The collection of Ruth and Elwood Hitchcock presents a range of small works by moderns. Some of those present are in the “master” category: Picasso with “Head of a Young Man” (etching, 1905), some Chagall, some Klee, two Rouault wood-blocks, a Lautrec poster. Of pioneer Americans there are several Marin watercolors, a Dove and a very convincing drypoint “Head” by Walt Kuhn. All these are of top quality and seem to be the result of sensitive choice. Of the more recent works the quality is not as even but still the batting average is good considering the risks of “fresh art” Lebrun is represented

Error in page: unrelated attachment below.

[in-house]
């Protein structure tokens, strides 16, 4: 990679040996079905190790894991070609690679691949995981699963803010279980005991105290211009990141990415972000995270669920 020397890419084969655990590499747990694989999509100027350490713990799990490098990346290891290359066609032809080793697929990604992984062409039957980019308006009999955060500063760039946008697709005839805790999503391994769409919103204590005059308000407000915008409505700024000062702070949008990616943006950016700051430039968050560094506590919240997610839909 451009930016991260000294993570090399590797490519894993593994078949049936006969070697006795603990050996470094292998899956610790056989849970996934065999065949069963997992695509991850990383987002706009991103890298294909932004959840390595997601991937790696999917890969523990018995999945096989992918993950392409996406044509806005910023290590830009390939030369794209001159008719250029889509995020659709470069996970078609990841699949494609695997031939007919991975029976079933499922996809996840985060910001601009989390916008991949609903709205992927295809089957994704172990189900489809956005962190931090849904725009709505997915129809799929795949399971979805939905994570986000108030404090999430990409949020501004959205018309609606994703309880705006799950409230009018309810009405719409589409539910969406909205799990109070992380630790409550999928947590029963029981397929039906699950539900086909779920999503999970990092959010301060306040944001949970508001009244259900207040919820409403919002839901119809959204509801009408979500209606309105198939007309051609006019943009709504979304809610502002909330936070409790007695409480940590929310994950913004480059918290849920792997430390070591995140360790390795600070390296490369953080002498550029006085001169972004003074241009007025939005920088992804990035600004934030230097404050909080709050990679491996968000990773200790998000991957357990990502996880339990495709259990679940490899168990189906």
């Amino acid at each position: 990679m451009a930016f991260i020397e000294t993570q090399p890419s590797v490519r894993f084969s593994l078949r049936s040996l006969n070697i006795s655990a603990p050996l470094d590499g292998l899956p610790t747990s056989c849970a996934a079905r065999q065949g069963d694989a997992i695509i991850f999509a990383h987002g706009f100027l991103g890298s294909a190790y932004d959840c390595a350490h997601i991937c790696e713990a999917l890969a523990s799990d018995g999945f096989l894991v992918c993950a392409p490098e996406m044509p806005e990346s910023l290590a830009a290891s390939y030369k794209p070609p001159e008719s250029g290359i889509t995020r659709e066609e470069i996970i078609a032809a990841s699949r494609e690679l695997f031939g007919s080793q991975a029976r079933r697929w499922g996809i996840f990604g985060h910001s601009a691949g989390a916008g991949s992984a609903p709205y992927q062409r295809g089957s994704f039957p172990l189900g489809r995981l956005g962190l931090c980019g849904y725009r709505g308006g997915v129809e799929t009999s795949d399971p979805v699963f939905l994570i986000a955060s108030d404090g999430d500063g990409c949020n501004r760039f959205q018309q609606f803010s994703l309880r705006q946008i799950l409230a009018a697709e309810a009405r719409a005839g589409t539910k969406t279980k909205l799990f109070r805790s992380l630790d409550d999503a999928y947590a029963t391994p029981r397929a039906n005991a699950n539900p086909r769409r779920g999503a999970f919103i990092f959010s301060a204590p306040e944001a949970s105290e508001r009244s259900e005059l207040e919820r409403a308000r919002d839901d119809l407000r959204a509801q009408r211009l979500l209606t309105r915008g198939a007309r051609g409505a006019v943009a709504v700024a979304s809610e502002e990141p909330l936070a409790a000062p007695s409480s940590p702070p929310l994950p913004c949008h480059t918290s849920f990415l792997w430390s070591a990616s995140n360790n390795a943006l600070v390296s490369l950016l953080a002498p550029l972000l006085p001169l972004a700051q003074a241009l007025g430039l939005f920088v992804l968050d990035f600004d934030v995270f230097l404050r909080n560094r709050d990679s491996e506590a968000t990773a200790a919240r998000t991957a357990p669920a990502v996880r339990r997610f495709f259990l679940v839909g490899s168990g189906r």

• Karen Neubert and William Ransom

    An exhibition of paintings, collages, and object sculpture by this husband-and-wife team range in content from Krazy Kat to an advertising campaign for Pop-sex. Karen Neubert (HERS) shows a very real affinity for paint and the things that paint can do. In her supersaturated non-objective canvases she uses a soft enameloid consistency, wet into wet, to produce viscous shapes precariously arrayed in the flux of the visual field. Ignatz Gets the Mean Reds, one of several stemming from Herriman’s cartoons (he would flip at all these soft edges), has a wit that works handsomely with the richness of

  • Holiday Show